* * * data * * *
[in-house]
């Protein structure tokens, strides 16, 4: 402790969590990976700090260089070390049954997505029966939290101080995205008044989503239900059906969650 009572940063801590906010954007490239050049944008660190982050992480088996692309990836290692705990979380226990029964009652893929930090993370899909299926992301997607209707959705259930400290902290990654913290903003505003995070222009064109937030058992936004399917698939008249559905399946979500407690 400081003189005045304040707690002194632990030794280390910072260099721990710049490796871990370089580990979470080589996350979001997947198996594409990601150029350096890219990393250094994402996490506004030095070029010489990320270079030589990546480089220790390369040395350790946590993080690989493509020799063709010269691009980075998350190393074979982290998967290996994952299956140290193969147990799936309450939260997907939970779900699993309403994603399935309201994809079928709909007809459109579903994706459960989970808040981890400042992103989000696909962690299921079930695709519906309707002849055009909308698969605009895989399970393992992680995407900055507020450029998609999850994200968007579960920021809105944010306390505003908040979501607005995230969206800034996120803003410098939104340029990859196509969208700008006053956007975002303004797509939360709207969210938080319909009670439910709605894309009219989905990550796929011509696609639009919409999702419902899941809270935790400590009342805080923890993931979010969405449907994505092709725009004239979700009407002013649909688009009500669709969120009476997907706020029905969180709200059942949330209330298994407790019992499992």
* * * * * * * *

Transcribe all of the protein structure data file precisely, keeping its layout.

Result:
[in-house]
């Protein structure tokens, strides 16, 4: 402790969590990976700090260089070390049954997505029966939290101080995205008044989503239900059906969650 009572940063801590906010954007490239050049944008660190982050992480088996692309990836290692705990979380226990029964009652893929930090993370899909299926992301997607209707959705259930400290902290990654913290903003505003995070222009064109937030058992936004399917698939008249559905399946979500407690 400081003189005045304040707690002194632990030794280390910072260099721990710049490796871990370089580990979470080589996350979001997947198996594409990601150029350096890219990393250094994402996490506004030095070029010489990320270079030589990546480089220790390369040395350790946590993080690989493509020799063709010269691009980075998350190393074979982290998967290996994952299956140290193969147990799936309450939260997907939970779900699993309403994603399935309201994809079928709909007809459109579903994706459960989970808040981890400042992103989000696909962690299921079930695709519906309707002849055009909308698969605009895989399970393992992680995407900055507020450029998609999850994200968007579960920021809105944010306390505003908040979501607005995230969206800034996120803003410098939104340029990859196509969208700008006053956007975002303004797509939360709207969210938080319909009670439910709605894309009219989905990550796929011509696609639009919409999702419902899941809270935790400590009342805080923890993931979010969405449907994505092709725009004239979700009407002013649909688009009500669709969120009476997907706020029905969180709200059942949330209330298994407790019992499992």